Hugging the hills on the southern shoreline of Lake Mead, the rail-trail snakes through five railroad tunnels on its way to Hoover Dam. At the start, you pass through a high cut in the red, iron-rich volcanic rock. The cut was blasted out in 1930 for trains to pass through, carrying stone to the dam site.
All total, there are 5 tunnels to ride through, each 25 feet in diameter and about 300 feet long. Constructed in 1931, after the dam was completed in 1935, the railroad ceased operation, but dam workers continued to use it until 1961. In 1962 the tracks were removed. The site was nominated to the National Register of Historic Places in 1984. The trail opened in 1995.
The trail curves toward the edge of Lake Mead, albeit several hundred feet above the sapphire blue water. The lake views are spectacular all along the trail. Peaks of ancient volcanic mounds rise above the lake surface of this drowned valley like the humps of some aquatic beast. Far in the distance the craggy, smoky-blue South Virgin Mountains rise into the clouds. It can make for a very distracting ride, a ride that is easily disrupted for photographic opportunities.
Which brings us now to Hoover Dam, just a small attraction that should have some attention paid. Yes, a big draw when in the area, and even on our weekday visit in one of the least-visited months, we were impressed with all the people turning out to see the dam.
We were prepared to be overwhelmed, and at first sight we surely were. Standing 725 feet high, it’s the second highest in our country. It is 45’ thick at its crest, 660’ at its base, where the water pressure is 45,000 pounds per square foot. More than five million barrels of cement were required to build it, which is enough concrete to pave a 16-foot-wide, eight-inch-thick road from New York City to San Francisco, according to the NPS. Just think on those facts for awhile.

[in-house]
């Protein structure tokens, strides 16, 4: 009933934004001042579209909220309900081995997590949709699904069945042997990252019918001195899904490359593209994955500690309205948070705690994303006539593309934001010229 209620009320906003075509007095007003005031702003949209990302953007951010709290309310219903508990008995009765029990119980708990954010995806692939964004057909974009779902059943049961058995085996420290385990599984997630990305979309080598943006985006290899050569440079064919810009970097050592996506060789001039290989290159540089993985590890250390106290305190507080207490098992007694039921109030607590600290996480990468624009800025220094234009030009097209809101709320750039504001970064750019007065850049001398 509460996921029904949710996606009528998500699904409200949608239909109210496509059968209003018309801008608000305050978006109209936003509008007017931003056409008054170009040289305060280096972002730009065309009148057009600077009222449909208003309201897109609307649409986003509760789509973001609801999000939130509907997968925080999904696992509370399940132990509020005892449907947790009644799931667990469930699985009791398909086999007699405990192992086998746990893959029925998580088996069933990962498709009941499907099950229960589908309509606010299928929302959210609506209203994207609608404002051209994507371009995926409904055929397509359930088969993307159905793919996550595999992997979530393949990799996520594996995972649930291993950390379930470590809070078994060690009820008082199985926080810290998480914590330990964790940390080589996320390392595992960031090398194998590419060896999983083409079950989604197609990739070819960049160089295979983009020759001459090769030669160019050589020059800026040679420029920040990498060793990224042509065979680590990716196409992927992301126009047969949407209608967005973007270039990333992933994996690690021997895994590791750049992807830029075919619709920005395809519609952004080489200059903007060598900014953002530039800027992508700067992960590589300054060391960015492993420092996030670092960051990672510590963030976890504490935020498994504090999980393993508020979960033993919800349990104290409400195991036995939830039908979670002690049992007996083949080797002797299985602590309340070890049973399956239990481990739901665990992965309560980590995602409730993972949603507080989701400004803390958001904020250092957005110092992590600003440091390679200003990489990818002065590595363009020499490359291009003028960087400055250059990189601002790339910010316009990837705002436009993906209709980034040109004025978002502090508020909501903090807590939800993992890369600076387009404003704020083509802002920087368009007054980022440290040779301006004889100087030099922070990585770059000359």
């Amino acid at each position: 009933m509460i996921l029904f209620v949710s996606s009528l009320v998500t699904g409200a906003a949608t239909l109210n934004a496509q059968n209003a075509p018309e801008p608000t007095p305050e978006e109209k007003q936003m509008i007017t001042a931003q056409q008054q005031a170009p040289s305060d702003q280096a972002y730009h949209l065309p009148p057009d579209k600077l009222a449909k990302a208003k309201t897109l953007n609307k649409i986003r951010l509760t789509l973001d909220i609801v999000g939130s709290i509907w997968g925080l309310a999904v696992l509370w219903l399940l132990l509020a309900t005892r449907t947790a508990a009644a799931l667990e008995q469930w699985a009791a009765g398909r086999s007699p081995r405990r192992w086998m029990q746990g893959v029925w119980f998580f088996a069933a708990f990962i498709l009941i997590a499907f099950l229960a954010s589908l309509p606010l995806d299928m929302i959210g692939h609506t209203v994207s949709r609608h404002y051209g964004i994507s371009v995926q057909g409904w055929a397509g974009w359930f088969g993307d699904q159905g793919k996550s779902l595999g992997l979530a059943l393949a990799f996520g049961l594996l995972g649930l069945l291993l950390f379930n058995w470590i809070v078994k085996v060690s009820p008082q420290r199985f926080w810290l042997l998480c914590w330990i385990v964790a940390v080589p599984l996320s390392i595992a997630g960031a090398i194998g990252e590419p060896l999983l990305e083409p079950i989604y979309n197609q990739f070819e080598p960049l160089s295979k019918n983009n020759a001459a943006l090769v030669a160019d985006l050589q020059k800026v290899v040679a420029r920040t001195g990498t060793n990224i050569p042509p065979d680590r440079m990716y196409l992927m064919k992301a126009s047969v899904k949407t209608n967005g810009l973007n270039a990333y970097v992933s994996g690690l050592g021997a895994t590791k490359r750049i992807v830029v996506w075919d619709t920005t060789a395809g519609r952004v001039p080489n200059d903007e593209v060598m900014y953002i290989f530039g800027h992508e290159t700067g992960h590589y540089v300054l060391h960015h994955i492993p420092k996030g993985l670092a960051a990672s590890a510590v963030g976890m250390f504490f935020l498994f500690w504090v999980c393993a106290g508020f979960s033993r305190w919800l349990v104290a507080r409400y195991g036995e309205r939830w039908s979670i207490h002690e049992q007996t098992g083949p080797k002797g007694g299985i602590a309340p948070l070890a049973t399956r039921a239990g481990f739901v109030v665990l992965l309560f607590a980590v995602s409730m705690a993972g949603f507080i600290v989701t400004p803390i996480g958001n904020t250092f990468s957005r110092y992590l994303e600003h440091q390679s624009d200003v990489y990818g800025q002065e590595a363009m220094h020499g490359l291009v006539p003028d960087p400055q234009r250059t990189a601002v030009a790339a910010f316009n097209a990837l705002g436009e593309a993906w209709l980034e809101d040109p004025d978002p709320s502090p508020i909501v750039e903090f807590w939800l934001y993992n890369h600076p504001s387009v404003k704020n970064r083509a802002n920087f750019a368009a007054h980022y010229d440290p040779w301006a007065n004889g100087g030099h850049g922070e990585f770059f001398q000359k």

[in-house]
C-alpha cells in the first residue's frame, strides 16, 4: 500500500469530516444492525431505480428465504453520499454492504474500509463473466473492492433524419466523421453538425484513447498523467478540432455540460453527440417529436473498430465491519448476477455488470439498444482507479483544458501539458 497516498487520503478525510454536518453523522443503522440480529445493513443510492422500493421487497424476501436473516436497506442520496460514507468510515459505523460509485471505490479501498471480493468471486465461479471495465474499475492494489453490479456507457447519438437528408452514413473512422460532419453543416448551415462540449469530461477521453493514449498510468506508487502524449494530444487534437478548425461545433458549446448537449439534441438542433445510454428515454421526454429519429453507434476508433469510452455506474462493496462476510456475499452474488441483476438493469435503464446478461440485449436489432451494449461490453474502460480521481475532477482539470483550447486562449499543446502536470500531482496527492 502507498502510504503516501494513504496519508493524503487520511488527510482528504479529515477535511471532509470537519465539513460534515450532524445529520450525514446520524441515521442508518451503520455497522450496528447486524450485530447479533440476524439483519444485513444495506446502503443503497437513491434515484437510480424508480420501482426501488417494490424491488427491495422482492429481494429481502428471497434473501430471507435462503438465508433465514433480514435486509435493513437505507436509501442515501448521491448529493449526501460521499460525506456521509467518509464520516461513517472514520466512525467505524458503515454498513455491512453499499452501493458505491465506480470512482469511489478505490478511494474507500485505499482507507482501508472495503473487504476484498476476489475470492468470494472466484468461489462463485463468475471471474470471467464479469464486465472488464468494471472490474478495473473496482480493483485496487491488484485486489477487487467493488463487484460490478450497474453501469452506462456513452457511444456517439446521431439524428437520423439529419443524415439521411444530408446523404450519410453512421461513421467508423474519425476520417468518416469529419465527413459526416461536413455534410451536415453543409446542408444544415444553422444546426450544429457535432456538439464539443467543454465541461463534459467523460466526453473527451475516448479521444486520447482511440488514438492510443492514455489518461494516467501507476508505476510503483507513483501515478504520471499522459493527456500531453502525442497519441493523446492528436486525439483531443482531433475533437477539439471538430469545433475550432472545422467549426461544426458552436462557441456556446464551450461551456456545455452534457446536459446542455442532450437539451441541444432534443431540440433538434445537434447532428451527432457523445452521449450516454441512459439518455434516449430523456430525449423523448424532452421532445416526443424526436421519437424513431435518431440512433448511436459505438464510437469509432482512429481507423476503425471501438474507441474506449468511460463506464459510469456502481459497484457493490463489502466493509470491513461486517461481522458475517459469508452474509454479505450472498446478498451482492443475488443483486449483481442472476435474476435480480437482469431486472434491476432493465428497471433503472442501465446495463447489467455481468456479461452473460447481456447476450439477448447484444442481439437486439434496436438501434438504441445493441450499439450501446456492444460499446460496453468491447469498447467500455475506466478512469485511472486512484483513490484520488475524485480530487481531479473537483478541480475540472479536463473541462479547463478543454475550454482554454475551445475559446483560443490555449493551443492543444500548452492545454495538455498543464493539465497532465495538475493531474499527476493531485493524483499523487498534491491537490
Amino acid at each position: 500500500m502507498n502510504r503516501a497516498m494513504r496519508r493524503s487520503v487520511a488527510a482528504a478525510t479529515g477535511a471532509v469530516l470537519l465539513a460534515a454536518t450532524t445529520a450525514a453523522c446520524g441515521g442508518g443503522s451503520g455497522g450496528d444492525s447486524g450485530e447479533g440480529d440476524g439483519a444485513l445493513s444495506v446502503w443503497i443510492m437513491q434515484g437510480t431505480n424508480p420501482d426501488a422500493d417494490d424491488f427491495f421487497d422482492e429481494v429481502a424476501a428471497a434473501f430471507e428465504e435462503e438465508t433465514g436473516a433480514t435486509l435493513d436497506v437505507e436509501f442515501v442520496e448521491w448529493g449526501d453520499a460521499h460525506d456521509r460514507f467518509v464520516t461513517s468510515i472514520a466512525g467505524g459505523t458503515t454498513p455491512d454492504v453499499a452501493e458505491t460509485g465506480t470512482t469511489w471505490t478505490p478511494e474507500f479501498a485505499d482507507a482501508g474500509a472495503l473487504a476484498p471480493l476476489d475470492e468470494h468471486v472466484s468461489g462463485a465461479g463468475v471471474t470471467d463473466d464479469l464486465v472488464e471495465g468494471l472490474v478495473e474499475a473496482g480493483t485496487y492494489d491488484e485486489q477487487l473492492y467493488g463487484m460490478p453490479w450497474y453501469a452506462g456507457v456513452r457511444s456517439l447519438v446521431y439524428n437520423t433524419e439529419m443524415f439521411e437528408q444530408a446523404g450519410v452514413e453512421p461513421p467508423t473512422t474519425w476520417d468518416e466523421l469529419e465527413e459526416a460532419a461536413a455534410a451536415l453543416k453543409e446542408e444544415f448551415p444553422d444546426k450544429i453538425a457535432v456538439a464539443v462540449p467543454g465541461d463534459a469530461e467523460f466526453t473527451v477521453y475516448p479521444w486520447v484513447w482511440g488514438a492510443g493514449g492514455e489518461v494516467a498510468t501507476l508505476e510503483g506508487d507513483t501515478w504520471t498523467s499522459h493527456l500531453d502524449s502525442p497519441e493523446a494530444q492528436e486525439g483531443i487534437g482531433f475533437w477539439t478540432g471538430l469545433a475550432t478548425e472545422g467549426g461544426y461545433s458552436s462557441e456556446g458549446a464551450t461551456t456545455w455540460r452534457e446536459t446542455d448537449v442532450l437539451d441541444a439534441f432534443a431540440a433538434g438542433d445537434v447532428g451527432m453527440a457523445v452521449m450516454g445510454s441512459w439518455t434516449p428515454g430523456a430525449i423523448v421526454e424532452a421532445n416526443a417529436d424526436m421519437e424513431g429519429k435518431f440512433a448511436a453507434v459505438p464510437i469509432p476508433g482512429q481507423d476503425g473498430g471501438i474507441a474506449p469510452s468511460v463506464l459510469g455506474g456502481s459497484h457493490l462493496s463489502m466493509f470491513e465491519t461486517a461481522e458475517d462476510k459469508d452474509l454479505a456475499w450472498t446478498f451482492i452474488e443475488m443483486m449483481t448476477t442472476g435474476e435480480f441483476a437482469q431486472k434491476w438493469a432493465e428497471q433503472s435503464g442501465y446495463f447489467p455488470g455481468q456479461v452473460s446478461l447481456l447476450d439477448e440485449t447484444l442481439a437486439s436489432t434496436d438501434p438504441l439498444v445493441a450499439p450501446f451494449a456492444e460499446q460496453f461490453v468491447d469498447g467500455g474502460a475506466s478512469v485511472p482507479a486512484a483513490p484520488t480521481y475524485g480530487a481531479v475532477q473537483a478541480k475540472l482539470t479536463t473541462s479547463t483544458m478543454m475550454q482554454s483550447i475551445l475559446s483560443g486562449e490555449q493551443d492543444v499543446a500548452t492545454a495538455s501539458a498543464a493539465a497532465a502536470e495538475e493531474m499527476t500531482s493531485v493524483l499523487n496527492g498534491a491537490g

It was built to tame the mighty Colorado River, which tended to reek havoc on the agriculture industry downstream, in Arizona and California. Before the dam, manmade dikes and levies were regularly breaking with the river’s constant flooding of the Imperial Valley.
Even by today’s standards, Hoover Dam was a gigantic project. At the time, it was the world’s largest project made with concrete, not to mention the largest public works project in US history. And bear in mind—the design and calculations were all accomplished on paper with a slide rule, no computers!
Begun in the middle of the Great Depression, workers were easy to find. The pay was good, but the conditions were severe, and work continued 24/7, with holiday work optional. An average of 3500 men worked on the project daily. One hundred twelve lives were lost from various reasons; accidents, heat stroke and heart failure being primary causes. The dam was completed 2 years ahead of schedule (try that today!).
We headed for the Visitor’s Center, a first-class design built into the canyon wall. Lots of windows, with marble and brass interior. Two types of tours are available, a 30-minute Power Plant Tour and the one-hour complete Hoover Dam Tour, which includes passageways inside the dam. Either way, you’ll see and learn a lot, coming away with a better understanding of how this massive dam was built and how it operates to generate power.
Pouring thick concrete presented significant problems. For one thing, the curing process of concrete creates heat. Thick bodies of concrete cannot cure evenly, required for strength and integrity to prevent cracks. Another problem is the concrete needs to cure fast enough to stay on schedule. To address these problems the concrete was poured in 5-foot thick sections with embedded cooling pipes that run water through the concrete to cool the concrete evenly and quickly. These 1″ pipes are still in the dam concrete today, over 582 miles of them! But even today the concrete is still curing, harder and harder every year……… 75 years later. We were told, the curing would continue another 25 years.